Like the Fifth and the Sixth symphonies, the Seventh and the Eighth were also composed one after another in a short time span, again, following the classical tradition, untitled and with no programmatic references. Te composer dated the manuscript of the Seventh Symphony in A major May 13th, 1812. The composition process is well documented in the author’s 100-­page sketchbook which, being an invaluable source of information for the researchers, demonstrate the profoundness of preliminary work done before the final notation. This work has been widely discussed by many subsequent composers from Wagner to Tchaikovsky and it has most widely been labelled “dance apotheosis”. Te march-­like patterns, though, that also play a dominant role, can justify calling the work “march apotheosis”, especially if looking for connections with anti-­Napoleon moods and several military events like the Battles of Hanau and Leipzig or Battle of the Nations which resulted in the liberation of huge areas on the Rhein from Napoleon’s occupation. Symphony No 7 was premiered together with an overture Wellington’s Victory at the Assembly Hall of Vienna University on December 8th, 1813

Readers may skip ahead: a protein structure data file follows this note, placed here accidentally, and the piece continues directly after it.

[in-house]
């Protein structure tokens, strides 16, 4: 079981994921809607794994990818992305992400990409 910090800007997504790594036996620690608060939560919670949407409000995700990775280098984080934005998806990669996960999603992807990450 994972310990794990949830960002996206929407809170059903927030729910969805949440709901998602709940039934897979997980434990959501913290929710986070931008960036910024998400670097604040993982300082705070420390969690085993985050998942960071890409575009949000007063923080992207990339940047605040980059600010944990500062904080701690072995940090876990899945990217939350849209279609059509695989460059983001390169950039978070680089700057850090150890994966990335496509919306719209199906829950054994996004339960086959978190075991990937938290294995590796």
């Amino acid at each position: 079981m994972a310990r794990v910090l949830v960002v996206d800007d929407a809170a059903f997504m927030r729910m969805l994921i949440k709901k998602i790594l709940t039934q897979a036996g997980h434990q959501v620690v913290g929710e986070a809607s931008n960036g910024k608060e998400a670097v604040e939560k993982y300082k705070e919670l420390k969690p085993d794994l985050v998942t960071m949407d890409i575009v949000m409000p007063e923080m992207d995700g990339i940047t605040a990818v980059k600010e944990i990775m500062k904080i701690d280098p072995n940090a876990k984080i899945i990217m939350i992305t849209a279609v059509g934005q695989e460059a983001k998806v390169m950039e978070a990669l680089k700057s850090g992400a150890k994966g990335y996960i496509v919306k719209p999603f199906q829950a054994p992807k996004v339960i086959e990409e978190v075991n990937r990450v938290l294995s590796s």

The grand man of Estonian music, Maestro Neeme Järvi – a conductor “from God” – is probably the best known Estonian musician in the world beside Arvo Pärt. It is almost impossible to fully sum up the long and prolific career of one of the most sought after conductors of our time. /…/
Having served as chief conductor of the Estonian National Symphony Orchestra from 1963 to 1979, he took a difficult decision in 1980 and emigrated from the artistically oppressive USSR to the West where he made it his mission to introduce Estonian music to the world. He has conducted works by Rudolf Tobias, Artur Kapp, Arvo Pärt, Eino Tamberg, Veljo Tormis, Erkki-Sven Tüür, Peeter Vähi and other Estonian composers − but first and foremost by Eduard Tubin with whom he closely collaborated artistically.
The latest awards to Maestro Järvi have been for Life Achievement in Culture by the Republic of Estonia in 2017 and for Life Achievement by Gramophone in 2018.

KalleRandaluByHeinzValk400